The creation of charbagh gardens by the Mughals in the medieval period is another example of landscaping which drew upon a cosmological understanding of the worldly space. In the modern period, the beautification drives undertaken during the emergency of 1975, are also to be seen within the ambit of landscaping, through the technologies toeing the lines of the modern and the scientific and as a means of consolidating political power.

VII. Built Environment
Discussions on architectural spaces or built environment span the often divided disciplines of archaeology and history. Such built environments could include lived and/ or living experiences centred around markets, bazaars, bastis, courts, factories, households, hospitals etc. Stephen Legg’s study of Delhi and Veena Oldenburg’s history of Lucknow traced urban imaginations of order, chaos and segregation in colonial cityscapes. Timothy Mitchell’s study about the techno-politics surrounding the construction of the Aswan dam foregrounds the story of global capital — the networks of business interests and the circulation of capital, debt, and disease in the founding of the national economy of modern Egypt.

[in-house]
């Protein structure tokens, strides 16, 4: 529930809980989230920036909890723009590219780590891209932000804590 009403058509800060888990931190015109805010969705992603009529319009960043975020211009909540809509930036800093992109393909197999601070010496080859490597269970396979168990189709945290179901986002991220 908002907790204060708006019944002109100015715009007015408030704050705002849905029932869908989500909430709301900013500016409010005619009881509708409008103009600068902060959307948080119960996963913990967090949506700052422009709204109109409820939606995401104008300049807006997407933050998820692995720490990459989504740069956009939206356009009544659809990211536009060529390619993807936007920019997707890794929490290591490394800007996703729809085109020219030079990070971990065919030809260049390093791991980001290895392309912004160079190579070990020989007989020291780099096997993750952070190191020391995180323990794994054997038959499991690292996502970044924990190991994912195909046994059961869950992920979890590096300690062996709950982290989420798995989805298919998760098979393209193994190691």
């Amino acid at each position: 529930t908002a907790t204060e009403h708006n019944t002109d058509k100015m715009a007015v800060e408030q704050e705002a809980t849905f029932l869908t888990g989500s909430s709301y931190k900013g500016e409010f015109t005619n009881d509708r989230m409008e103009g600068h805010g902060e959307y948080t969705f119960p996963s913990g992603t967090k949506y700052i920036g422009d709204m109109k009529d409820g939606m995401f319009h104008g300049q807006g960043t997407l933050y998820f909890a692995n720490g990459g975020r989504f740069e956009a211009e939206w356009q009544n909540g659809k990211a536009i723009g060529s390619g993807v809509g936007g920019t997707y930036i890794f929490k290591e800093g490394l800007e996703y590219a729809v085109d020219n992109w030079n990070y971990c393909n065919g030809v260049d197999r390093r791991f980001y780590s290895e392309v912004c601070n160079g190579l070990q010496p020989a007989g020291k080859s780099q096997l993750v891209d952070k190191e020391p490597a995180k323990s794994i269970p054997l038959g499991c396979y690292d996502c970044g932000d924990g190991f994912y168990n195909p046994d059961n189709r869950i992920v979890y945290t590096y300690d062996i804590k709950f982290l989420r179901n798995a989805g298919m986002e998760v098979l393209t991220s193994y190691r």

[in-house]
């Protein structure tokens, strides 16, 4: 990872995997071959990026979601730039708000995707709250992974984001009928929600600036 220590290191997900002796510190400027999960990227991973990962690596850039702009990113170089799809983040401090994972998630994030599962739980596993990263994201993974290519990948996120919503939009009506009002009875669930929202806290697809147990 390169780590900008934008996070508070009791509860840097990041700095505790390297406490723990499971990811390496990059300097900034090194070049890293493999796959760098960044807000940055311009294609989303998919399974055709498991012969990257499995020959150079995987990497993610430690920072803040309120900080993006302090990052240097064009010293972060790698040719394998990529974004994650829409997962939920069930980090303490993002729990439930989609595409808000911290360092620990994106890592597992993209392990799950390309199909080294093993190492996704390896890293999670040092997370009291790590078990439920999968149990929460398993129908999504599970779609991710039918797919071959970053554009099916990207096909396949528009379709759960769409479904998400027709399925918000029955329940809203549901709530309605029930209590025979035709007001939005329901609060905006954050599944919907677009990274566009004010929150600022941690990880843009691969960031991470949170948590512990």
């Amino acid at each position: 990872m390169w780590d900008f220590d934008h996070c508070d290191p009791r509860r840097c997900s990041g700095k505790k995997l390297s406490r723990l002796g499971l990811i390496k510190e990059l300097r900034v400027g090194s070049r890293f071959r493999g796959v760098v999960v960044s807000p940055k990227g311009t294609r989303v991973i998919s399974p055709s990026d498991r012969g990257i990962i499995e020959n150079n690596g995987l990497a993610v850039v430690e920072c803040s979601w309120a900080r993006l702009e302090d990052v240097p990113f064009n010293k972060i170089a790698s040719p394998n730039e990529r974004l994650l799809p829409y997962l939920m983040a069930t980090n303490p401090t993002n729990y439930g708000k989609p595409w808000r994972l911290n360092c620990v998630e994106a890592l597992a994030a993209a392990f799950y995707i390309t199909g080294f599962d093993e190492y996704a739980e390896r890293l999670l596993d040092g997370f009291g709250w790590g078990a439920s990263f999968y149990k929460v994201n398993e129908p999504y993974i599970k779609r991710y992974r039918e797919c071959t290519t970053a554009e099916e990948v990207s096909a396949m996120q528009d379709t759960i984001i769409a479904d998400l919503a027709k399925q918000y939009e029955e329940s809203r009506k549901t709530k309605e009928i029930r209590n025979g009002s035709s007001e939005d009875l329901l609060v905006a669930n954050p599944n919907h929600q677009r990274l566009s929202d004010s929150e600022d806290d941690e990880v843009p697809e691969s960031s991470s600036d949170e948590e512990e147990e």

The Centre for Historical Studies, Jawaharlal Nehru University invites applications from MPhil and PhD research scholars to participate in the Annual Young Scholars’ Conference to be held in April 2019. The conference titled ‘Historicizing Space’ will be held over three days from April 25 to 27, 2019 at JNU, New Delhi. Applicants are requested to submit an abstract (250 words) and a paper
(maximum limit of 3000 words) on the sub-themes outlined in the concept note.

Both the abstract and the paper for the conference should be sent in by March 1st, 2019 to the following email address – Selected participants will be informed by the second week of March 2019. The selection committee will comprise of a team of research scholars and faculty at the centre.